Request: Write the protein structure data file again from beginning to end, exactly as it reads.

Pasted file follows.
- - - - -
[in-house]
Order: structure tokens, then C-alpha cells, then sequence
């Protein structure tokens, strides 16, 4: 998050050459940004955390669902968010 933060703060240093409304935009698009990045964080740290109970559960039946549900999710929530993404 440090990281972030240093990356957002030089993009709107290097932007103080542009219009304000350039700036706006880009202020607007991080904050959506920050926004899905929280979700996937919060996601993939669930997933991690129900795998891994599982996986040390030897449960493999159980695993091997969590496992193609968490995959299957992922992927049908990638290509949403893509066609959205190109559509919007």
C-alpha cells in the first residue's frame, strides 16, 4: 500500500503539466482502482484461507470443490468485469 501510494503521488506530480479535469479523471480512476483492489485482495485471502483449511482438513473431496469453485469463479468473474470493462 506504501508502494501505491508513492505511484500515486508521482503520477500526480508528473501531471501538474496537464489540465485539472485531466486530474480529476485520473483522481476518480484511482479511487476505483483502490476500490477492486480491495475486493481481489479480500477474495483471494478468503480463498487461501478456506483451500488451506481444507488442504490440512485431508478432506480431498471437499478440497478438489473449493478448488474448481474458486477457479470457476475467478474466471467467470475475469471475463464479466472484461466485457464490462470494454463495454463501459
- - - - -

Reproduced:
[in-house]
Order: structure tokens, then C-alpha cells, then sequence
């Protein structure tokens, strides 16, 4: 998050050459940004955390669902968010 933060703060240093409304935009698009990045964080740290109970559960039946549900999710929530993404 440090990281972030240093990356957002030089993009709107290097932007103080542009219009304000350039700036706006880009202020607007991080904050959506920050926004899905929280979700996937919060996601993939669930997933991690129900795998891994599982996986040390030897449960493999159980695993091997969590496992193609968490995959299957992922992927049908990638290509949403893509066609959205190109559509919007």
C-alpha cells in the first residue's frame, strides 16, 4: 500500500503539466482502482484461507470443490468485469 501510494503521488506530480479535469479523471480512476483492489485482495485471502483449511482438513473431496469453485469463479468473474470493462 506504501508502494501505491508513492505511484500515486508521482503520477500526480508528473501531471501538474496537464489540465485539472485531466486530474480529476485520473483522481476518480484511482479511487476505483483502490476500490477492486480491495475486493481481489479480500477474495483471494478468503480463498487461501478456506483451500488451506481444507488442504490440512485431508478432506480431498471437499478440497478438489473449493478448488474448481474458486477457479470457476475467478474466471467467470475475469471475463464479466472484461466485457464490462470494454463495454463501459